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Saturday, July 7, 2012


TELLING PHOTO--By tradition, every July 7, the bulls are released to run in the narrow streets of Pamplona, Spain. Adventurers from all walks of life and corners of the planet join them or to watch them run.

"In bull-fighting they speak of the terrain of the bull and the terrain of the bull-fighter. As long as a bull-fighter stays in his own terrain he is comparatively safe. Each time he enters into the terrain of the bull he is in great danger. Belmonte, in his best days, worked always in the terrain of the bull. This way he gave the sensation of coming tragedy."

--from “ The Sun Also Rises,” by Ernest Hemingway.

Top Photo Caption: This very normal looking photo shows Ernest Hemingway at a café with friends, Pamplona, Spain in 1926. The cast of characters at the table, left to right are Gerald Murphy, Sara Murphy, Pauline Pfeiffer, EH and Elizabeth Hadley Richardson, July 7, 1926.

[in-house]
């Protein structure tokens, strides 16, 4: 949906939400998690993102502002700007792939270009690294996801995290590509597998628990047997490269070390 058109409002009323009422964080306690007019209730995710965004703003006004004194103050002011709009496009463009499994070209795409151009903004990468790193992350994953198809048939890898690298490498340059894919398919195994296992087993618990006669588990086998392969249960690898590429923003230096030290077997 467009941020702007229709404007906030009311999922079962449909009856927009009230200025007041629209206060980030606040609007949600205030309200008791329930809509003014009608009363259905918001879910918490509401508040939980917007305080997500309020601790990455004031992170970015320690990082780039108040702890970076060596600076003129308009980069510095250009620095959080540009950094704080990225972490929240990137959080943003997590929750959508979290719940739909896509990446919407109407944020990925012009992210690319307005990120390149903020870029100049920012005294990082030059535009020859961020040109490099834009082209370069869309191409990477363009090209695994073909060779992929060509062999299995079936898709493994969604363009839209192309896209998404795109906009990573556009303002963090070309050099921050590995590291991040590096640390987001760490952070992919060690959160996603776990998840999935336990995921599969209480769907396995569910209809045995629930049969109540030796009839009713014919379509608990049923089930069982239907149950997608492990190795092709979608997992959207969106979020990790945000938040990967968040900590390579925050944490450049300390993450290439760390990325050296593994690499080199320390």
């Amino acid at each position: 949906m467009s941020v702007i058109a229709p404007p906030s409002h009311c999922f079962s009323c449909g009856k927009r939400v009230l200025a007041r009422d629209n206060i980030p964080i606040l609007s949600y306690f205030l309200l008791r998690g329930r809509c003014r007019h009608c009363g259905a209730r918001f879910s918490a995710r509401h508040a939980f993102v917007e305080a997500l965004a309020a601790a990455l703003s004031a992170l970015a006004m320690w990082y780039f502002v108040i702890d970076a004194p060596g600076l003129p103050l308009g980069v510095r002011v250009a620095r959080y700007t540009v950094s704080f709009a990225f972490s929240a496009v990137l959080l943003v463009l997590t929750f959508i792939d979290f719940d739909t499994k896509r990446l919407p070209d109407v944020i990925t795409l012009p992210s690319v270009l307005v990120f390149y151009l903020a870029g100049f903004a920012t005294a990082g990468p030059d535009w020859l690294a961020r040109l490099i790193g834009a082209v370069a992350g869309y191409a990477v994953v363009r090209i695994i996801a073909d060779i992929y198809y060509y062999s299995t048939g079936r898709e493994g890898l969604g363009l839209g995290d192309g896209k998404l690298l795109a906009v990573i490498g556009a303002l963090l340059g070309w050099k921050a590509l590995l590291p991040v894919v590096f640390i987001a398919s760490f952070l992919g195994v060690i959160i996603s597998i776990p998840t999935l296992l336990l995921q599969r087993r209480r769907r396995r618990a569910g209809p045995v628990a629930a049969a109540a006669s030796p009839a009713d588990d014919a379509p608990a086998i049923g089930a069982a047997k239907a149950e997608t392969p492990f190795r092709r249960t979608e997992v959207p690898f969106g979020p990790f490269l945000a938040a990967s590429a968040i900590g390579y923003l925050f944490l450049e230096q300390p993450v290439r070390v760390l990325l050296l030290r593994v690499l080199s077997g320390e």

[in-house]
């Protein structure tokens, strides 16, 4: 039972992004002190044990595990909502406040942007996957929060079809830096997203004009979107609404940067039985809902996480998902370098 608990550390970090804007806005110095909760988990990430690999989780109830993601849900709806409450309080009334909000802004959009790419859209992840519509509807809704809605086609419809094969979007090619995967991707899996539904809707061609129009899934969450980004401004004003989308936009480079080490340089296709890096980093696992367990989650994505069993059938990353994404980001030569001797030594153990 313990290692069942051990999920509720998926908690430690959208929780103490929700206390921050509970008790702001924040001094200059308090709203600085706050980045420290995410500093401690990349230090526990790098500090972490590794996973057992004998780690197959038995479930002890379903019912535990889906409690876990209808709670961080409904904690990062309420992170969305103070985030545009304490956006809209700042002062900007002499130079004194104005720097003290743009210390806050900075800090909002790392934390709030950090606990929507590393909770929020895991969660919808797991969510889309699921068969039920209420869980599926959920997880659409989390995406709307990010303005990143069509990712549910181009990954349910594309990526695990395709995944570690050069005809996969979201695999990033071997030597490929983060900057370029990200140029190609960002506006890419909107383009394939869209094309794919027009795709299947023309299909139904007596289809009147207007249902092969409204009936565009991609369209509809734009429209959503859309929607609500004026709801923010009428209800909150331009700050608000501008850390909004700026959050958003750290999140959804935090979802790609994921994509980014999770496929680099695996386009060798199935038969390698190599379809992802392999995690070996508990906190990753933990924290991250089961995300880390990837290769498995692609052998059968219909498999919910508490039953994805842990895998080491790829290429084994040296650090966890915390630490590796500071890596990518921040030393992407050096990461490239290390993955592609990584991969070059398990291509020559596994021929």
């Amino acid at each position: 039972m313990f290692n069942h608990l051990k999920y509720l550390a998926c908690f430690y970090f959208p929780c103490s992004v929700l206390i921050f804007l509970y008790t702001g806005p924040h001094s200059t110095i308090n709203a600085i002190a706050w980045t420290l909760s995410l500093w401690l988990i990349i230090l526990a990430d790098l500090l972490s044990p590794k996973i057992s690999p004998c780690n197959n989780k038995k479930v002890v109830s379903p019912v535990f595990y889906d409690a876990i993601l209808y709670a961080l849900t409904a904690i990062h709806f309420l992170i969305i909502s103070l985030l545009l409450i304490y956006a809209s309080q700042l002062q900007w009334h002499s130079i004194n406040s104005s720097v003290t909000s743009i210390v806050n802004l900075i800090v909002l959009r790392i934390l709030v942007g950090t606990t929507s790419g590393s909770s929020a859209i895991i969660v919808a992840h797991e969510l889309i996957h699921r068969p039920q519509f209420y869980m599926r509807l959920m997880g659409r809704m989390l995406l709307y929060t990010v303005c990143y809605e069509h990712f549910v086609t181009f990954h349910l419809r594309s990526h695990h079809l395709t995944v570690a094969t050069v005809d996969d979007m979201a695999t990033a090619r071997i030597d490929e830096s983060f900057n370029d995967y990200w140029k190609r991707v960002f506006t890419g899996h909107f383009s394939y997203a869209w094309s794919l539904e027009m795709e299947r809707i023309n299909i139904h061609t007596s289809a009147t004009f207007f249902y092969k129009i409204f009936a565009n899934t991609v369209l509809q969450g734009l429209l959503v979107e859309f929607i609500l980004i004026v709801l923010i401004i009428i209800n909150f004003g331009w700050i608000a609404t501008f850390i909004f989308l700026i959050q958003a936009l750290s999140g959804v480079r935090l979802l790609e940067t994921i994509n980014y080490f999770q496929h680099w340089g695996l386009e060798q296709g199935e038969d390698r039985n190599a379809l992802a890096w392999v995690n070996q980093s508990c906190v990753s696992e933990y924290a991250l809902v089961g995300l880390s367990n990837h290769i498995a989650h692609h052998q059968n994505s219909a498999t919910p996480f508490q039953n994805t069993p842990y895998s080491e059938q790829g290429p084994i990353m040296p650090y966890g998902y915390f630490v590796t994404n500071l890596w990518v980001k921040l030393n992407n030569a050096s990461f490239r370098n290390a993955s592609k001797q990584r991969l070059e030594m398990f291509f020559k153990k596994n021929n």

In 1926, Pauline Pfeiffer was an editor at Vogue Magazine in Paris. She was a friend of Hadley, Ernest’s first wife. Ah, to be a fly on the table. One could only imagine the tension behind the smiles. Hadley discovered EH’s affair with Pauline earlier in the Spring. Hadley blamed the Murphy’s for encouraging the affair.

Gerald Murphy was a wealthy if not famous American expatriate artist at the time. The Murphy’s were friends with F. Scott and Zelda Fitzgerald and John Dos Passos. It was F.Scott, who introduced the Murphy’s to the Hemingway’s.

Biographers of the era point to the Murphy’s being “somewhat” portrayed in Fitzgerald’s “The Great Gatsby.”

After returning from Spain, Ernest and Hadley separated in the fall of 1926. Hadley filed for divorce in November and it was final in January, 1927.

Hemingway’s “The Sun Also Rises,” is published in December, 1926.

Pauline becomes EH’s second wife in May, 1927.

Photo Credit Line: Ernest Hemingway Collection. John F. Kennedy Presidential Library and Museum, Boston. Image in public domain.

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